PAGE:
Smiling Assassin – Plight Of The Millennial

As the issues and injustices of society and politics seem no closer to be squashed and resolved, UK punks Smiling Assassin bring a new holler to highlight and attack such corruption, suppression, and iniquity. The Yorkshire band also presents punk rock with an openly fresh breath, a trespass of punk and hardcore with a ska tinge that we for one are greedily devouring.

Hailing from Hull, Smiling Assassin formed in early 2019, its name “inspired by the collective’s experiences and frustrations around, and with the current economic and socio-political climate.” The past nine months or so has seen the band a rousing live presence breeding a potent and loyal fan base and, as their album reveals, a sound and message which demands attention.

Plight Of The Millennial opens with Prologue, where within an atmospheric uprising a vocal warning of a time of change baits the world; a call to arms for those to change it before the album’s title track unleashes ten seconds of sonic and vocal challenge.

From there Psycho-Apathy taunts the senses, riffs an immediate enticing bait as rhythms barbarously leap across the invitation. Uniting in an intensive surge, it subsequently springs a hook swinging stroll led by the potent tones of vocalist George Garnett. The tenacious beats of drummer Robbie Johnson continue to violently pound but manipulation echoed in the groove of Casey Stead’s bass and the wiry web cast by guitarist Josh Rogerson. The track is superb, an invasive yet virulently catchy and ferocious punk incitement with much more to its almost devious exploits.

Divide And Conquer quickly follows, its intrusive attack again as infectious as it is vicious. Relentless in its blitz, vocals singular and united driving the uprising, the track is a clamorous summons for action wrapped in just as an instinctively provoking sound while next up Coping, emerging from the sonic wash of its predecessor, is an equally enjoyable nagging fuelled by word and esurient rhythmic tenacity. Rogerson’s riffs and grooves escalate the temptation and drama, an intimacy entwining their enterprise echoed in the vocal holler of Garnett equally reflecting the pressures we have all dealt with in current isolation.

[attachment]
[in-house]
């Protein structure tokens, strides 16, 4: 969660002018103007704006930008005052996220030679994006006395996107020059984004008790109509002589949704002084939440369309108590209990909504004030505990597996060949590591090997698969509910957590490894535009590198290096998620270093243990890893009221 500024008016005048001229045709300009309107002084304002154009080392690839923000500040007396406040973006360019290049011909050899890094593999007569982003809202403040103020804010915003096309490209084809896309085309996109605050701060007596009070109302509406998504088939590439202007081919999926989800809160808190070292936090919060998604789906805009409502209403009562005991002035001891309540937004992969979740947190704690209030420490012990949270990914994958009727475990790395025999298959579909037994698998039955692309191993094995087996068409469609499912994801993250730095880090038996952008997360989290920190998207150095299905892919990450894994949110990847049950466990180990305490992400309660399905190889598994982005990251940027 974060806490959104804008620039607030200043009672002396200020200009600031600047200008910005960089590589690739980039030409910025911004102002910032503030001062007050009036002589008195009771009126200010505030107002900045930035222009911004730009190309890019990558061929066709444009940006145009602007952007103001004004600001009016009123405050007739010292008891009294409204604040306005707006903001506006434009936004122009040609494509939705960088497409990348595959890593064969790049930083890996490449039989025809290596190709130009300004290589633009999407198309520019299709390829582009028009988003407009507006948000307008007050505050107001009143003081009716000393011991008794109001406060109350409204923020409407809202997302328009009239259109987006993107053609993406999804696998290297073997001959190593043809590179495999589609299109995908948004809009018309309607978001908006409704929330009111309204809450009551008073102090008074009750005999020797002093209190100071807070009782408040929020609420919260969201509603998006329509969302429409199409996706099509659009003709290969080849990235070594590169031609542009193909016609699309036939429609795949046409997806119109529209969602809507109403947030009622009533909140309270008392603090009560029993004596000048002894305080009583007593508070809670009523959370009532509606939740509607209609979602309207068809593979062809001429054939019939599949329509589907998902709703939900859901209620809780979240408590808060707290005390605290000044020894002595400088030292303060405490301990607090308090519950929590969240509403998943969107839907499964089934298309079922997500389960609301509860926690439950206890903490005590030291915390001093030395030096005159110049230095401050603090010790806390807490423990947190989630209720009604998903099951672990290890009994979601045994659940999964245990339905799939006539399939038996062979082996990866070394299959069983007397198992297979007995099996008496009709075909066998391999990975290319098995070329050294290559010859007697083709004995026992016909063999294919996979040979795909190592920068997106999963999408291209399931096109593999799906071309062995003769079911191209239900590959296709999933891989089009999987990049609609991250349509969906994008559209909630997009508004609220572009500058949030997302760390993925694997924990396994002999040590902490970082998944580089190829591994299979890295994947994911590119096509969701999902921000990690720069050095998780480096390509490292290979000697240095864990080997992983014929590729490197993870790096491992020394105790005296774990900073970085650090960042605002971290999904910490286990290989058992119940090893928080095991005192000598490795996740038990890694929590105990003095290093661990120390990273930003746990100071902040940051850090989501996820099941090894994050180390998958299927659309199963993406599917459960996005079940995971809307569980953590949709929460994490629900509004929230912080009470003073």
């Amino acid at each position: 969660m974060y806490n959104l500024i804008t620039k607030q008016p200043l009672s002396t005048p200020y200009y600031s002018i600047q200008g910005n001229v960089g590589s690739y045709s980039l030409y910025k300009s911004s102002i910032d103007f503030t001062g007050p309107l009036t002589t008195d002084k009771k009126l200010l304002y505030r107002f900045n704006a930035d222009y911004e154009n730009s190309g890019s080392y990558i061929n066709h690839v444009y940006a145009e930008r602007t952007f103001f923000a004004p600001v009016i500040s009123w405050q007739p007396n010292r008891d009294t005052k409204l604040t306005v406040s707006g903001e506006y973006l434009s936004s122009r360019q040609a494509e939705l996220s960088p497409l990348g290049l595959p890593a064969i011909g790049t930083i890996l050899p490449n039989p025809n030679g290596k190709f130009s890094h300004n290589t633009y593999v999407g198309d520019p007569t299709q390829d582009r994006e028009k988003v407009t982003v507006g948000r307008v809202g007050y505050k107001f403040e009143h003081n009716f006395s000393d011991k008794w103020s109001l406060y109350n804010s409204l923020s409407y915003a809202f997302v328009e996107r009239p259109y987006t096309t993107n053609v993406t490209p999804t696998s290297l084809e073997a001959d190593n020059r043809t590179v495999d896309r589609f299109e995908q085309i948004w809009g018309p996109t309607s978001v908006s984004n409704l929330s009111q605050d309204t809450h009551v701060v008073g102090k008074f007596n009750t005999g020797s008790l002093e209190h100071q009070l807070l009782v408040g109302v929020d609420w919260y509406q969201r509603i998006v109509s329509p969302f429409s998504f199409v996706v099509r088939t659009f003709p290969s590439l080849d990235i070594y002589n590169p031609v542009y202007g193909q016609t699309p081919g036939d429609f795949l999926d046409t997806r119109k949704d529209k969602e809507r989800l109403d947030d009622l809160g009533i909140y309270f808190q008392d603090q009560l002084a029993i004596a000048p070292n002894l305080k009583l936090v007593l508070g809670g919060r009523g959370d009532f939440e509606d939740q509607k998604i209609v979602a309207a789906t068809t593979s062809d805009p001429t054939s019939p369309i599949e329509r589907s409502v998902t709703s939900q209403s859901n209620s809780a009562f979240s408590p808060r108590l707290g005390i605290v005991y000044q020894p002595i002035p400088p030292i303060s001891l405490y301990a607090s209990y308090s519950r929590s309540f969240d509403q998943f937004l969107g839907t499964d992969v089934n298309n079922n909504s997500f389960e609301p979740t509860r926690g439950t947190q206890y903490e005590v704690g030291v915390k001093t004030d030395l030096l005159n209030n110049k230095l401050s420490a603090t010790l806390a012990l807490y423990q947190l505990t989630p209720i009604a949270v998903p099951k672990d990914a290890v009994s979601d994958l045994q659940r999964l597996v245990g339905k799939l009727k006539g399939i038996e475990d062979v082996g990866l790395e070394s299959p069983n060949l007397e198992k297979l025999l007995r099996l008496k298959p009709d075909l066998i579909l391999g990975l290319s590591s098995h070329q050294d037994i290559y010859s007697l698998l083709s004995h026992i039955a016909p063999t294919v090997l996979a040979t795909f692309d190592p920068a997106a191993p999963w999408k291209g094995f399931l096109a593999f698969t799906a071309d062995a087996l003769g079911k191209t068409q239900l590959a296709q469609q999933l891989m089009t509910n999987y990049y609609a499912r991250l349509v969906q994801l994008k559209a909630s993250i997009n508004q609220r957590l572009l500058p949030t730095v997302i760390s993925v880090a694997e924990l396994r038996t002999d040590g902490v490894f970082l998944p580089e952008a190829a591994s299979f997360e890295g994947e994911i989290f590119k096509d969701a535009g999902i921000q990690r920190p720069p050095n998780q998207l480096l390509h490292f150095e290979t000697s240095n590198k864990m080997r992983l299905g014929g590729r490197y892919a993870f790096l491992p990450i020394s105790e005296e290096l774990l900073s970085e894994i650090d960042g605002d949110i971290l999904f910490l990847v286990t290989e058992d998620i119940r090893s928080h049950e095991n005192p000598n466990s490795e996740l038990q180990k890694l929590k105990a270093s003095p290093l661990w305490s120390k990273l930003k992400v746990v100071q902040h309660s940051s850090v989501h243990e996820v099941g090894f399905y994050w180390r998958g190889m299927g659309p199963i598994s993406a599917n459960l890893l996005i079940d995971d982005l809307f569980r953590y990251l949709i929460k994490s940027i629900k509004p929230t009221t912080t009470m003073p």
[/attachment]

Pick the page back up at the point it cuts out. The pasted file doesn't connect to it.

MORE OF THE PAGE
There was no escaping physically emulating the bounce of the ska coated News Corp. Monopoly, the track as virulent as anything around right now whilst devouring news media before National Pride unleashes its feral jaws and voracious sounds on race discrimination for another seriously rousing inducement.

Both tracks epitomise the individuality of the Smiling Assassin sound and it’s sometimes understated but always open imagination with plenty to hook ears and attention to the motivation within, With All Due Respect similarly striking and stirring. From its Vincent Price sample to the splintering beats of Johnson and the spiral of grooves and riffs to the belligerent throb of Stead’s bass as well as Garnett’s ever goading vocal strikes, the track is a cauldron of enterprise and provocation.

Completed by the panic and violent mayhem of The Aftermath, reaction to the previous incitement, Plight Of The Millennial proved one of the most thrilling and impressive things heard so far this year; Smiling Assassin a band easy to feel is destined to major attention if they demand it and with their first album they are doing just that.

Plight Of The Millennial is out now via Warren Records; available @ https://smilingassassin.bandcamp.com/releases

https://www.smilingassassin.co.uk    https://www.facebook.com/smilingassassinofficial   https://www.twitter.com/smilingassass1n

Pete RingMaster 02/06/2020

Copyright RingMasterReview

Desert Storm – Omens

This May saw the release of the fifth album from UK metallers Desert Storm, a band which has continuously forged new aspects to their thunderous sound but reaped the most dramatic essences of their imagination yet for the compelling Omens.